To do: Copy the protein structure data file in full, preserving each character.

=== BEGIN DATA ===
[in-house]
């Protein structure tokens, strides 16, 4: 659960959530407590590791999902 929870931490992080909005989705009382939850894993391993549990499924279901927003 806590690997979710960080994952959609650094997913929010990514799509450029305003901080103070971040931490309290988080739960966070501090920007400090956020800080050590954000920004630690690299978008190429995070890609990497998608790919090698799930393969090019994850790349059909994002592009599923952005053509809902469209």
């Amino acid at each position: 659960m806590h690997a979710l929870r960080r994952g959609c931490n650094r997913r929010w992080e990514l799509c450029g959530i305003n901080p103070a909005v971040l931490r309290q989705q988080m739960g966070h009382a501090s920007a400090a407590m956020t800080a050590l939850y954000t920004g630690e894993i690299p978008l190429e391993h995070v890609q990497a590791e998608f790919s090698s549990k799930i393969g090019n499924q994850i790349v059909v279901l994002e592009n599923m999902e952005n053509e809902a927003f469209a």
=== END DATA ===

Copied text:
[in-house]
């Protein structure tokens, strides 16, 4: 659960959530407590590791999902 929870931490992080909005989705009382939850894993391993549990499924279901927003 806590690997979710960080994952959609650094997913929010990514799509450029305003901080103070971040931490309290988080739960966070501090920007400090956020800080050590954000920004630690690299978008190429995070890609990497998608790919090698799930393969090019994850790349059909994002592009599923952005053509809902469209």
């Amino acid at each position: 659960m806590h690997a979710l929870r960080r994952g959609c931490n650094r997913r929010w992080e990514l799509c450029g959530i305003n901080p103070a909005v971040l931490r309290q989705q988080m739960g966070h009382a501090s920007a400090a407590m956020t800080a050590l939850y954000t920004g630690e894993i690299p978008l190429e391993h995070v890609q990497a590791e998608f790919s090698s549990k799930i393969g090019n499924q994850i790349v059909v279901l994002e592009n599923m999902e952005n053509e809902a927003f469209a």